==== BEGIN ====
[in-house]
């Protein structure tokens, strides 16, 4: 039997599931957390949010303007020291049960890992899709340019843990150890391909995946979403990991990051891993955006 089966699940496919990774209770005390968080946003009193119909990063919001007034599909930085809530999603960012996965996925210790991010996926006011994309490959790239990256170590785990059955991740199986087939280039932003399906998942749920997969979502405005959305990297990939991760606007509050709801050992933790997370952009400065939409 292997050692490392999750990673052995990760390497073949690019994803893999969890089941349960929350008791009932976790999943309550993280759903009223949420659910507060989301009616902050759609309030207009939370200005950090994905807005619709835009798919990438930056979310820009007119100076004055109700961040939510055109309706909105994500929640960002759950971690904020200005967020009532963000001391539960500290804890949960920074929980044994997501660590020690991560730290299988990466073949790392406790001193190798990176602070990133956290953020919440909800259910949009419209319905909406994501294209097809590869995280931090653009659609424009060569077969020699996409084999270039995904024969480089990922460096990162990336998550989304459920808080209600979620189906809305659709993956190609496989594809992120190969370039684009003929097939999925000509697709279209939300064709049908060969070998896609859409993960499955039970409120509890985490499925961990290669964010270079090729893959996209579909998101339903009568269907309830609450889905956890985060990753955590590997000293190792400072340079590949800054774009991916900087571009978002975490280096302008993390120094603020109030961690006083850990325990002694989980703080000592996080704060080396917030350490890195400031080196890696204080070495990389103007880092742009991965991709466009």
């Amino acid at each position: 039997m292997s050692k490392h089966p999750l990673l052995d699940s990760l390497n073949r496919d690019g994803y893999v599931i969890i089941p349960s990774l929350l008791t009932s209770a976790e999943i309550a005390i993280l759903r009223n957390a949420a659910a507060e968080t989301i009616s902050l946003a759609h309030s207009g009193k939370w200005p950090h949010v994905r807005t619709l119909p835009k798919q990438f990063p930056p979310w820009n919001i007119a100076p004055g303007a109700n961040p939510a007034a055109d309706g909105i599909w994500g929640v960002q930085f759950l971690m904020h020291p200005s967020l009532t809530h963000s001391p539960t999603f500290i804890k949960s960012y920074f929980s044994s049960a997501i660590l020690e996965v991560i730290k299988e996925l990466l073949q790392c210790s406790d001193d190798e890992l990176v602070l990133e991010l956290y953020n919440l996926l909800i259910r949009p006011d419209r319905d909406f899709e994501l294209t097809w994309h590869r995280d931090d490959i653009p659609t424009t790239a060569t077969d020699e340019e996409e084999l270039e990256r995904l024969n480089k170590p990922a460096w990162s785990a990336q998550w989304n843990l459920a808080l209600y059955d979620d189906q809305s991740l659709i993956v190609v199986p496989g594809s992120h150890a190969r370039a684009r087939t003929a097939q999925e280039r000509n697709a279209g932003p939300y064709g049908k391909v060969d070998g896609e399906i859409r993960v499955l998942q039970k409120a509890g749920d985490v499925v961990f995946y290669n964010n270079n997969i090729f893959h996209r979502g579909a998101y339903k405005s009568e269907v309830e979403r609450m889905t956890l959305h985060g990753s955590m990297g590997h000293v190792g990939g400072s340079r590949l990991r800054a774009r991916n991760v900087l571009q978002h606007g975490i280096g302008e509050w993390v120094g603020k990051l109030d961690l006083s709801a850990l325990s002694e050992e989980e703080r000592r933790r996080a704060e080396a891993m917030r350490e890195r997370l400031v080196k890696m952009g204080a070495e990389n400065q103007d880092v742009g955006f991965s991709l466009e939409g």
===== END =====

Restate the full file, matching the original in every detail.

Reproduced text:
[in-house]
């Protein structure tokens, strides 16, 4: 039997599931957390949010303007020291049960890992899709340019843990150890391909995946979403990991990051891993955006 089966699940496919990774209770005390968080946003009193119909990063919001007034599909930085809530999603960012996965996925210790991010996926006011994309490959790239990256170590785990059955991740199986087939280039932003399906998942749920997969979502405005959305990297990939991760606007509050709801050992933790997370952009400065939409 292997050692490392999750990673052995990760390497073949690019994803893999969890089941349960929350008791009932976790999943309550993280759903009223949420659910507060989301009616902050759609309030207009939370200005950090994905807005619709835009798919990438930056979310820009007119100076004055109700961040939510055109309706909105994500929640960002759950971690904020200005967020009532963000001391539960500290804890949960920074929980044994997501660590020690991560730290299988990466073949790392406790001193190798990176602070990133956290953020919440909800259910949009419209319905909406994501294209097809590869995280931090653009659609424009060569077969020699996409084999270039995904024969480089990922460096990162990336998550989304459920808080209600979620189906809305659709993956190609496989594809992120190969370039684009003929097939999925000509697709279209939300064709049908060969070998896609859409993960499955039970409120509890985490499925961990290669964010270079090729893959996209579909998101339903009568269907309830609450889905956890985060990753955590590997000293190792400072340079590949800054774009991916900087571009978002975490280096302008993390120094603020109030961690006083850990325990002694989980703080000592996080704060080396917030350490890195400031080196890696204080070495990389103007880092742009991965991709466009």
């Amino acid at each position: 039997m292997s050692k490392h089966p999750l990673l052995d699940s990760l390497n073949r496919d690019g994803y893999v599931i969890i089941p349960s990774l929350l008791t009932s209770a976790e999943i309550a005390i993280l759903r009223n957390a949420a659910a507060e968080t989301i009616s902050l946003a759609h309030s207009g009193k939370w200005p950090h949010v994905r807005t619709l119909p835009k798919q990438f990063p930056p979310w820009n919001i007119a100076p004055g303007a109700n961040p939510a007034a055109d309706g909105i599909w994500g929640v960002q930085f759950l971690m904020h020291p200005s967020l009532t809530h963000s001391p539960t999603f500290i804890k949960s960012y920074f929980s044994s049960a997501i660590l020690e996965v991560i730290k299988e996925l990466l073949q790392c210790s406790d001193d190798e890992l990176v602070l990133e991010l956290y953020n919440l996926l909800i259910r949009p006011d419209r319905d909406f899709e994501l294209t097809w994309h590869r995280d931090d490959i653009p659609t424009t790239a060569t077969d020699e340019e996409e084999l270039e990256r995904l024969n480089k170590p990922a460096w990162s785990a990336q998550w989304n843990l459920a808080l209600y059955d979620d189906q809305s991740l659709i993956v190609v199986p496989g594809s992120h150890a190969r370039a684009r087939t003929a097939q999925e280039r000509n697709a279209g932003p939300y064709g049908k391909v060969d070998g896609e399906i859409r993960v499955l998942q039970k409120a509890g749920d985490v499925v961990f995946y290669n964010n270079n997969i090729f893959h996209r979502g579909a998101y339903k405005s009568e269907v309830e979403r609450m889905t956890l959305h985060g990753s955590m990297g590997h000293v190792g990939g400072s340079r590949l990991r800054a774009r991916n991760v900087l571009q978002h606007g975490i280096g302008e509050w993390v120094g603020k990051l109030d961690l006083s709801a850990l325990s002694e050992e989980e703080r000592r933790r996080a704060e080396a891993m917030r350490e890195r997370l400031v080196k890696m952009g204080a070495e990389n400065q103007d880092v742009g955006f991965s991709l466009e939409g």